|Creative enterprise is not stimulated by vast inheritances. They bless neither those who bequeath nor those who receive. [...] A tax upon inherited economic power is a tax upon static wealth, not upon that dynamic wealth which makes for the healthy diffusion of economic good.
—Franklin Delano Roosevelt, 1936
The beneficiaries of this raw exercise in class warfare aren't hurting, to say the least. They are scions of the wealthiest Americans. Their immense wealth is built on growing inequality with which we've become all-too-familiar, most of us personally familiar. The median net worth of the middle class, those households in the 40th to 60th economic percentiles of the population, fell 29 percent between 2007 and 2010, to $65,900. The top 10 percent saw their net worth rise to $2.9 million. The top 1 percent boasted a net worth of $8.4 million. That vast concentration of wealth, built upon vast inequality not seen since the 1920s, delivers political inequality for its owners. Out of that political inequality come changes, in and out of the tax code, that exacerbates the economic inequality. The plutocrats desire to take us ever onward down this path.
But, of course, even making mention of a wealth tax generates screams of "socialist." And despite its clear benefits, its innate fairness, the whole idea gives plenty of people who are nowhere near wealthy, including many liberals, the heebie-jeebies. That's a drag. Not because a wealth tax would solve all of America's economic problems. But a direct annual tax on household wealth would raise revenue, reduce inequality and, along with it, reduce unequal political power.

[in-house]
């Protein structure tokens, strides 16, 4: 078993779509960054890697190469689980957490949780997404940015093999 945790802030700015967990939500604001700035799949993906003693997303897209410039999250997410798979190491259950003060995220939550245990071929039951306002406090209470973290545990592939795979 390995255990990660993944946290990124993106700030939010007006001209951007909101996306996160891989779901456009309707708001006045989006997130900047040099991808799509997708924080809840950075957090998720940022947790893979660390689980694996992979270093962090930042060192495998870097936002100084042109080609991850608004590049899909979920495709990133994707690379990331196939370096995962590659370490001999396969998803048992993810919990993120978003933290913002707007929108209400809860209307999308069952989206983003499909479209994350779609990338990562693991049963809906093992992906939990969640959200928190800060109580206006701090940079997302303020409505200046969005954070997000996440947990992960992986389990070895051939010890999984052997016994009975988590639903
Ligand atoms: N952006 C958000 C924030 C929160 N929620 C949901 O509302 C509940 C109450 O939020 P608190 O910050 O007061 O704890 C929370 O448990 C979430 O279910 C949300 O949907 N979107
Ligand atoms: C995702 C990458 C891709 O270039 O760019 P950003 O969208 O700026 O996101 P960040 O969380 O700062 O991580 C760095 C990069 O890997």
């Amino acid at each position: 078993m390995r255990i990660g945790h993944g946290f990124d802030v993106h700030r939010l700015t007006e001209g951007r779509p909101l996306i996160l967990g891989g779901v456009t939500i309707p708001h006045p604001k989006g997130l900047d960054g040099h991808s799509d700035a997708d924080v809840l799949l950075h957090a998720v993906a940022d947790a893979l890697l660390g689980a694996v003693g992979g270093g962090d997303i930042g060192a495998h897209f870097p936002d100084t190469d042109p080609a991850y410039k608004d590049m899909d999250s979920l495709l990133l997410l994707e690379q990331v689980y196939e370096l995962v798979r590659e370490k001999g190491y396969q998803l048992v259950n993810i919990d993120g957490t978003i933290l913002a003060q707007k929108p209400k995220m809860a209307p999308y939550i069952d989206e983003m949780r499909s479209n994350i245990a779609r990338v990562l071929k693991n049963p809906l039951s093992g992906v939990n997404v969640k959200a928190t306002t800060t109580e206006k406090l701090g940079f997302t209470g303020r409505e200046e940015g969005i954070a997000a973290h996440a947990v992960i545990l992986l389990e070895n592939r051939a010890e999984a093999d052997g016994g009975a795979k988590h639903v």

That obviously is not where we're at politically. Instead, compromises are cut while the plutocrats never surrender their ultimate goals. Let's take a look at the trajectory of the closest thing we've got to a wealth tax right now.
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From 2001 to 2009, changes were made in the tax code that eliminated the levy on 99.76 percent of the estates of people who died. Starting in 2002, estates could pass on $1 million tax free to their heirs, $2 million for a couple. Anything more than that was taxed at 50 percent. By 2009, however, that exemption had been raised to $3.5 million, $7 million for a couple, with amounts over that taxed at 45 percent.
Due to a quirk in the tax law, heirs of anyone who died in 2010 paid zero estate tax. Zero is, in fact, the goal of all those who intone "death tax." One of those is Mitt Romney. But he's got plenty of company.
That's what we have now. If the law isn't changed by Dec. 31, the estate tax reverts to a $1 million exemption with the overage taxed at 55 percent. Republican leaders want to maintain the $5 million inflation-indexed exemption. On their way toward wiping out the estate tax altogether.
Who are the beneficiaries of this policy? Americans in the top 0.24 percent of the population.
The Obama administration went along with this deal two years ago because Republicans demanded it in exchange for their votes maintaining the modest increases in the EITC and Child Tax Credit for some categories of low- and medium-income people. These had been put into place as part of the American Recovery and Reinvestment Act, the stimulus act, passed in the spring of 2009.